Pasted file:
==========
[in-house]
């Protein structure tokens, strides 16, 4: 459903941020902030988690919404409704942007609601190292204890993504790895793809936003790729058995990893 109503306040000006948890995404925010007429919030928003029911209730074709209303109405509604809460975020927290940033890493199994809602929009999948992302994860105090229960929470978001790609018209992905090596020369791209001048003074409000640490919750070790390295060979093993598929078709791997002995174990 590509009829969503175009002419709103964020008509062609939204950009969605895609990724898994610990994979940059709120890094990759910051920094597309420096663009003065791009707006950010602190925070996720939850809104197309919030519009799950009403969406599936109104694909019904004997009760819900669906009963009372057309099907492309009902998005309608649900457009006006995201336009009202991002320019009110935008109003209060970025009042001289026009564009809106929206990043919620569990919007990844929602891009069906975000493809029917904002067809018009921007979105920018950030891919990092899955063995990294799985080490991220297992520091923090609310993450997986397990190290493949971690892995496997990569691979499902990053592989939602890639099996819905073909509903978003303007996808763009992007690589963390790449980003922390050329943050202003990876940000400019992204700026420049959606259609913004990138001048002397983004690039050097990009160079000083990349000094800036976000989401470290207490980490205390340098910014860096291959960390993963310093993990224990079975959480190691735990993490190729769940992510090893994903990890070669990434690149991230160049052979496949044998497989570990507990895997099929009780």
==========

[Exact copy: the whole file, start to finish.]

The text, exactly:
[in-house]
């Protein structure tokens, strides 16, 4: 459903941020902030988690919404409704942007609601190292204890993504790895793809936003790729058995990893 109503306040000006948890995404925010007429919030928003029911209730074709209303109405509604809460975020927290940033890493199994809602929009999948992302994860105090229960929470978001790609018209992905090596020369791209001048003074409000640490919750070790390295060979093993598929078709791997002995174990 590509009829969503175009002419709103964020008509062609939204950009969605895609990724898994610990994979940059709120890094990759910051920094597309420096663009003065791009707006950010602190925070996720939850809104197309919030519009799950009403969406599936109104694909019904004997009760819900669906009963009372057309099907492309009902998005309608649900457009006006995201336009009202991002320019009110935008109003209060970025009042001289026009564009809106929206990043919620569990919007990844929602891009069906975000493809029917904002067809018009921007979105920018950030891919990092899955063995990294799985080490991220297992520091923090609310993450997986397990190290493949971690892995496997990569691979499902990053592989939602890639099996819905073909509903978003303007996808763009992007690589963390790449980003922390050329943050202003990876940000400019992204700026420049959606259609913004990138001048002397983004690039050097990009160079000083990349000094800036976000989401470290207490980490205390340098910014860096291959960390993963310093993990224990079975959480190691735990993490190729769940992510090893994903990890070669990434690149991230160049052979496949044998497989570990507990895997099929009780």